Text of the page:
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March 3, 2012
Not Your 2010 Duke
Great Offense, Average D

by John Gasaway

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I keep hearing that Duke stands a good chance of earning a No. 1 seed in the NCAA tournament, and when I hear something like that enough times in March, even very early March, I tend to give it some credence. The NCAA tournament selection committee hands out those top seeds based in large part on the number of good wins that a team records (and on the number of bad losses that they do not suffer), and, as we'll see, on this metric the Blue Devils do indeed look very strong. But I'm here with a word of caution for you as you fill out your bracket this season. You should know that if Mike Krzyzewski's men do indeed earn a No. 1 seed, they'll be the weakest team we've seen on the top line in years.

To be sure, Duke can claim what would appear to be a very impressive resume. Heading into their season finale against North Carolina at Cameron Indoor Stadium this weekend, Mike Krzyzewski's team is tied for first atop the ACC at 13-2 along with the Tar Heels. The Blue Devils are 26-4 overall, a record that includes wins over UNC, Kansas, Michigan State, and Michigan. That's an incredible collection of notches for any team to put on its belt. It's entirely possible that all of the above will be among the first 12 teams seeded on the S-curve by the selection committee. If "good wins" are the test, you can make a case that Duke looks as strong as any team in the country.

A closer look, however, shows just how unusual this year's Duke team really is. Ordinarily we would expect that a team with a resume that good would be much more effective on a possession-by-possession basis. That's not the case with the Blue Devils in 2012. Coach K's team has played 1,012 possessions in ACC action, and over that time they've scored 1,136 points while allowing 1,010. It takes a really good team to post numbers like that, of course, but we're no longer talking about who's "really good." We're talking about a No. 1 seed in the NCAA tournament, something awarded annually to just four out of 300-plus Division I programs. And measured against that lofty standard, Duke doesn't look so good. In fact they look historically weak.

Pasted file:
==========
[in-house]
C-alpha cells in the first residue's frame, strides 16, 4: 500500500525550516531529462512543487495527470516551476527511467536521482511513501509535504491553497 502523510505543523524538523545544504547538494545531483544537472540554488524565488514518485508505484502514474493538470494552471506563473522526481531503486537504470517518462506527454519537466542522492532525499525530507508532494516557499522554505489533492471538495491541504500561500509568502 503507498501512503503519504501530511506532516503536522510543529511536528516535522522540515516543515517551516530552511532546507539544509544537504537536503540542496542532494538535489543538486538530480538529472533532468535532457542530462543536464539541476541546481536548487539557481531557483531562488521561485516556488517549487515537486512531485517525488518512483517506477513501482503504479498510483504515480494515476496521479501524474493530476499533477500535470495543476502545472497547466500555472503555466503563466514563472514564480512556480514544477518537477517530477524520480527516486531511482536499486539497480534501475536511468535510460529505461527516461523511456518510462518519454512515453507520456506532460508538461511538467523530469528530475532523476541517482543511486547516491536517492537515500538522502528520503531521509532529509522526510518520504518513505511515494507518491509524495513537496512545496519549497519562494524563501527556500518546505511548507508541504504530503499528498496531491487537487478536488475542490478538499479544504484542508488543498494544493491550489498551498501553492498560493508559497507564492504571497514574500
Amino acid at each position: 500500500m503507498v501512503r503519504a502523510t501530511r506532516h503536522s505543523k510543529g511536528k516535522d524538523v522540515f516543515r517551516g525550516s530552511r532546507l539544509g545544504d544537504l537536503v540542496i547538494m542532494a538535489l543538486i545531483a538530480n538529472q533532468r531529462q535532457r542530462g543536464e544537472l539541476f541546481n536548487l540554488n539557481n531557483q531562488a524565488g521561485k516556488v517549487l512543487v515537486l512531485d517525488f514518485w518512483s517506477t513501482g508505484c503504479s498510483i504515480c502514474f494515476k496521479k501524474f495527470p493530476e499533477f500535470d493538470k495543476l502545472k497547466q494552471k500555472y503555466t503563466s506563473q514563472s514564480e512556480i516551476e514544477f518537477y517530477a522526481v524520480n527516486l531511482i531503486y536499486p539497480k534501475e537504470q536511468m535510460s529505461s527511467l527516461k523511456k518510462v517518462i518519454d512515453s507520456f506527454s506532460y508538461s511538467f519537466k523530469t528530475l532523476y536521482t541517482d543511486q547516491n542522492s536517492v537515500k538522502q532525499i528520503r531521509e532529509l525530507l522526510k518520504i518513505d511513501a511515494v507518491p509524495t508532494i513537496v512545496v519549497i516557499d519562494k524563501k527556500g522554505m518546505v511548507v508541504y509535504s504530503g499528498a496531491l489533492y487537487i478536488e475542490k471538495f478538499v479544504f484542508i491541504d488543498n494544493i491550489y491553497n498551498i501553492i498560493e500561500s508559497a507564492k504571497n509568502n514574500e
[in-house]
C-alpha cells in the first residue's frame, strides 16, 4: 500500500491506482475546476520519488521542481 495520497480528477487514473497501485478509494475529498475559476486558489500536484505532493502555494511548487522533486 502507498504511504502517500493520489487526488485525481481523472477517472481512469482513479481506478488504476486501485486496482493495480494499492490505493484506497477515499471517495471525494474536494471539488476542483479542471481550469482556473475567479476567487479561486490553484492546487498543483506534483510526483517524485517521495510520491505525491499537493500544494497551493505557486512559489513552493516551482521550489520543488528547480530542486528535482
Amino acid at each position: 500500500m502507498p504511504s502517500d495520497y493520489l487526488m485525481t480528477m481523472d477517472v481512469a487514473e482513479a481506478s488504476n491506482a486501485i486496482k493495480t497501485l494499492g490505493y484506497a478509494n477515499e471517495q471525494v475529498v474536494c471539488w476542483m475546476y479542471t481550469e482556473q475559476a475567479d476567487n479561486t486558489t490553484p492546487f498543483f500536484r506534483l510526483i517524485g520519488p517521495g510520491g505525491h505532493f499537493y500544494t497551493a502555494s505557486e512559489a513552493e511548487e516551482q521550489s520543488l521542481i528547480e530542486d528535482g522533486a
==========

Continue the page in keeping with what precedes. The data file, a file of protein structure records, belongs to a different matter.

This is partly but not primarily a case where Duke has won an unusual number of close games and thus can be branded as "lucky." On the one hand the team did get some good breaks late in the game in Chapel Hill, and certainly their overtime win over Virginia Tech could have gone either way. But fans of the Blue Devils will also be quick to remind you that both of their team's conference losses -- to Florida State and Miami, both at Cameron Indoor -- came down to the final seconds. It turns out that a team performing at Duke's level would ordinarily be expected to win perhaps 12 of its 15 conference games. In fact Coach K's team has won 13, but that's by no means the largest such discrepancy I've seen between performance and results.

No, the larger issue is simply the actual level of Duke's performance relative to what is an unusually weak ACC. It's no mistake that in the past couple years the Blue Devils' league has started losing that annual Challenge they play against the Big Ten. The conference has indeed dipped in overall strength. Assuming either Duke or North Carolina is given a No. 1 seed in the NCAA tournament, the 2012 ACC will have the lowest Pomeroy rating of any league to place a team on the top line since Conference USA sent John Calipari-era Memphis into the 2008 tournament as a top seed.